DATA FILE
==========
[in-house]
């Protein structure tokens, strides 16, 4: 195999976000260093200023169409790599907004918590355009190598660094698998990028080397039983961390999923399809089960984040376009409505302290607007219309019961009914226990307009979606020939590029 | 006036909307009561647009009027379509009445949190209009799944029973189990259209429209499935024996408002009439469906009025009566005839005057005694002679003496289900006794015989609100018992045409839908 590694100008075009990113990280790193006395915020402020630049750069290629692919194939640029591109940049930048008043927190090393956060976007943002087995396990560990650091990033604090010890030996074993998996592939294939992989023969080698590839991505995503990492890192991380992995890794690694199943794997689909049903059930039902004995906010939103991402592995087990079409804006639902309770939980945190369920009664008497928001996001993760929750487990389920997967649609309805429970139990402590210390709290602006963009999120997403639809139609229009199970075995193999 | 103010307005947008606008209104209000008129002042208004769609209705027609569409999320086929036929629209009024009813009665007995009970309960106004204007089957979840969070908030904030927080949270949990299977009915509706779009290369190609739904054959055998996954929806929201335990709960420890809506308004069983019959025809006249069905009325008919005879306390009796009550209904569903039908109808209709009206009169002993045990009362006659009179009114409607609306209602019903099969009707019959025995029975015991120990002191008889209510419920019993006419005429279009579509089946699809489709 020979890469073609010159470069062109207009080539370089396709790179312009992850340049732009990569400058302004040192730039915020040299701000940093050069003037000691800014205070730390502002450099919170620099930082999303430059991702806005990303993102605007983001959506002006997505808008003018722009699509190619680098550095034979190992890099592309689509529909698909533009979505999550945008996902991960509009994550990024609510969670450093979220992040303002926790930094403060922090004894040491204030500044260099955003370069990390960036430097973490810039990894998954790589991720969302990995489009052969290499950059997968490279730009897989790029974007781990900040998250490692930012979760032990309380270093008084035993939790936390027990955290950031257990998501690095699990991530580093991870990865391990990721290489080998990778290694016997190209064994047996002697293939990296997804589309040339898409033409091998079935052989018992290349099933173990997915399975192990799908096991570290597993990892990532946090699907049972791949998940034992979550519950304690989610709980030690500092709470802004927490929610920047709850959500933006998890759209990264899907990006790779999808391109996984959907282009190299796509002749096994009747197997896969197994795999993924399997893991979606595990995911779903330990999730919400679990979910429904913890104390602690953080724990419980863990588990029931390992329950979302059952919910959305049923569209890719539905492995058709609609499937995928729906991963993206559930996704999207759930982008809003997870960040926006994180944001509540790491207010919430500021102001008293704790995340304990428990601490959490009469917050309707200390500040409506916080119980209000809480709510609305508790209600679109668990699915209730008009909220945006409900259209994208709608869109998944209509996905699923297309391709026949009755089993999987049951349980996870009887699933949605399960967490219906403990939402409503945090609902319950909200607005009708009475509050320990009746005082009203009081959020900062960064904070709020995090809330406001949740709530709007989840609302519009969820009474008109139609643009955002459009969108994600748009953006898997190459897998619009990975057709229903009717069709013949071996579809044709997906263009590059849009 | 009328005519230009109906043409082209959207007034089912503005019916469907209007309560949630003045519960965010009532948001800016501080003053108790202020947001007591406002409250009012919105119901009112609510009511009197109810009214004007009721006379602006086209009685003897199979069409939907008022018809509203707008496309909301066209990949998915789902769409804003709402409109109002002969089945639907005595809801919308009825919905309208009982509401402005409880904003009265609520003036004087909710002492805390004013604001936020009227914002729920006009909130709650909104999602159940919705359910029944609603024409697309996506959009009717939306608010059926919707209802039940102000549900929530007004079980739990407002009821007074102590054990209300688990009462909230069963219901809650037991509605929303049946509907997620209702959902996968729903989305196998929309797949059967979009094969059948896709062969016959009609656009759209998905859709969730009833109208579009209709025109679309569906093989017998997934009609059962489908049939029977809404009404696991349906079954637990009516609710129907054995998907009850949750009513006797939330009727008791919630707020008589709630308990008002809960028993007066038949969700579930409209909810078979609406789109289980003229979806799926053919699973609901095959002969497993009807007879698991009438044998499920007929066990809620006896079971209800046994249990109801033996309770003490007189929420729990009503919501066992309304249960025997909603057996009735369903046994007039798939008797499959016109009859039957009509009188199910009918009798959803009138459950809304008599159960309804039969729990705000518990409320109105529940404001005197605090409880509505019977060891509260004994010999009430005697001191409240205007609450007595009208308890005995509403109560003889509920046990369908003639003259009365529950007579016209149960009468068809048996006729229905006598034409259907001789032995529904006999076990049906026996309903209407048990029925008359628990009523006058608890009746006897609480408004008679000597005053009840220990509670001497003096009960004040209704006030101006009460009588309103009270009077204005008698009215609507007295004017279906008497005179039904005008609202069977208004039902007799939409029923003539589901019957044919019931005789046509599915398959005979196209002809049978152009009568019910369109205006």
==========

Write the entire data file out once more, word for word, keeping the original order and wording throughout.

[in-house]
């Protein structure tokens, strides 16, 4: 195999976000260093200023169409790599907004918590355009190598660094698998990028080397039983961390999923399809089960984040376009409505302290607007219309019961009914226990307009979606020939590029 | 006036909307009561647009009027379509009445949190209009799944029973189990259209429209499935024996408002009439469906009025009566005839005057005694002679003496289900006794015989609100018992045409839908 590694100008075009990113990280790193006395915020402020630049750069290629692919194939640029591109940049930048008043927190090393956060976007943002087995396990560990650091990033604090010890030996074993998996592939294939992989023969080698590839991505995503990492890192991380992995890794690694199943794997689909049903059930039902004995906010939103991402592995087990079409804006639902309770939980945190369920009664008497928001996001993760929750487990389920997967649609309805429970139990402590210390709290602006963009999120997403639809139609229009199970075995193999 | 103010307005947008606008209104209000008129002042208004769609209705027609569409999320086929036929629209009024009813009665007995009970309960106004204007089957979840969070908030904030927080949270949990299977009915509706779009290369190609739904054959055998996954929806929201335990709960420890809506308004069983019959025809006249069905009325008919005879306390009796009550209904569903039908109808209709009206009169002993045990009362006659009179009114409607609306209602019903099969009707019959025995029975015991120990002191008889209510419920019993006419005429279009579509089946699809489709 020979890469073609010159470069062109207009080539370089396709790179312009992850340049732009990569400058302004040192730039915020040299701000940093050069003037000691800014205070730390502002450099919170620099930082999303430059991702806005990303993102605007983001959506002006997505808008003018722009699509190619680098550095034979190992890099592309689509529909698909533009979505999550945008996902991960509009994550990024609510969670450093979220992040303002926790930094403060922090004894040491204030500044260099955003370069990390960036430097973490810039990894998954790589991720969302990995489009052969290499950059997968490279730009897989790029974007781990900040998250490692930012979760032990309380270093008084035993939790936390027990955290950031257990998501690095699990991530580093991870990865391990990721290489080998990778290694016997190209064994047996002697293939990296997804589309040339898409033409091998079935052989018992290349099933173990997915399975192990799908096991570290597993990892990532946090699907049972791949998940034992979550519950304690989610709980030690500092709470802004927490929610920047709850959500933006998890759209990264899907990006790779999808391109996984959907282009190299796509002749096994009747197997896969197994795999993924399997893991979606595990995911779903330990999730919400679990979910429904913890104390602690953080724990419980863990588990029931390992329950979302059952919910959305049923569209890719539905492995058709609609499937995928729906991963993206559930996704999207759930982008809003997870960040926006994180944001509540790491207010919430500021102001008293704790995340304990428990601490959490009469917050309707200390500040409506916080119980209000809480709510609305508790209600679109668990699915209730008009909220945006409900259209994208709608869109998944209509996905699923297309391709026949009755089993999987049951349980996870009887699933949605399960967490219906403990939402409503945090609902319950909200607005009708009475509050320990009746005082009203009081959020900062960064904070709020995090809330406001949740709530709007989840609302519009969820009474008109139609643009955002459009969108994600748009953006898997190459897998619009990975057709229903009717069709013949071996579809044709997906263009590059849009 | 009328005519230009109906043409082209959207007034089912503005019916469907209007309560949630003045519960965010009532948001800016501080003053108790202020947001007591406002409250009012919105119901009112609510009511009197109810009214004007009721006379602006086209009685003897199979069409939907008022018809509203707008496309909301066209990949998915789902769409804003709402409109109002002969089945639907005595809801919308009825919905309208009982509401402005409880904003009265609520003036004087909710002492805390004013604001936020009227914002729920006009909130709650909104999602159940919705359910029944609603024409697309996506959009009717939306608010059926919707209802039940102000549900929530007004079980739990407002009821007074102590054990209300688990009462909230069963219901809650037991509605929303049946509907997620209702959902996968729903989305196998929309797949059967979009094969059948896709062969016959009609656009759209998905859709969730009833109208579009209709025109679309569906093989017998997934009609059962489908049939029977809404009404696991349906079954637990009516609710129907054995998907009850949750009513006797939330009727008791919630707020008589709630308990008002809960028993007066038949969700579930409209909810078979609406789109289980003229979806799926053919699973609901095959002969497993009807007879698991009438044998499920007929066990809620006896079971209800046994249990109801033996309770003490007189929420729990009503919501066992309304249960025997909603057996009735369903046994007039798939008797499959016109009859039957009509009188199910009918009798959803009138459950809304008599159960309804039969729990705000518990409320109105529940404001005197605090409880509505019977060891509260004994010999009430005697001191409240205007609450007595009208308890005995509403109560003889509920046990369908003639003259009365529950007579016209149960009468068809048996006729229905006598034409259907001789032995529904006999076990049906026996309903209407048990029925008359628990009523006058608890009746006897609480408004008679000597005053009840220990509670001497003096009960004040209704006030101006009460009588309103009270009077204005008698009215609507007295004017279906008497005179039904005008609202069977208004039902007799939409029923003539589901019957044919019931005789046509599915398959005979196209002809049978152009009568019910369109205006």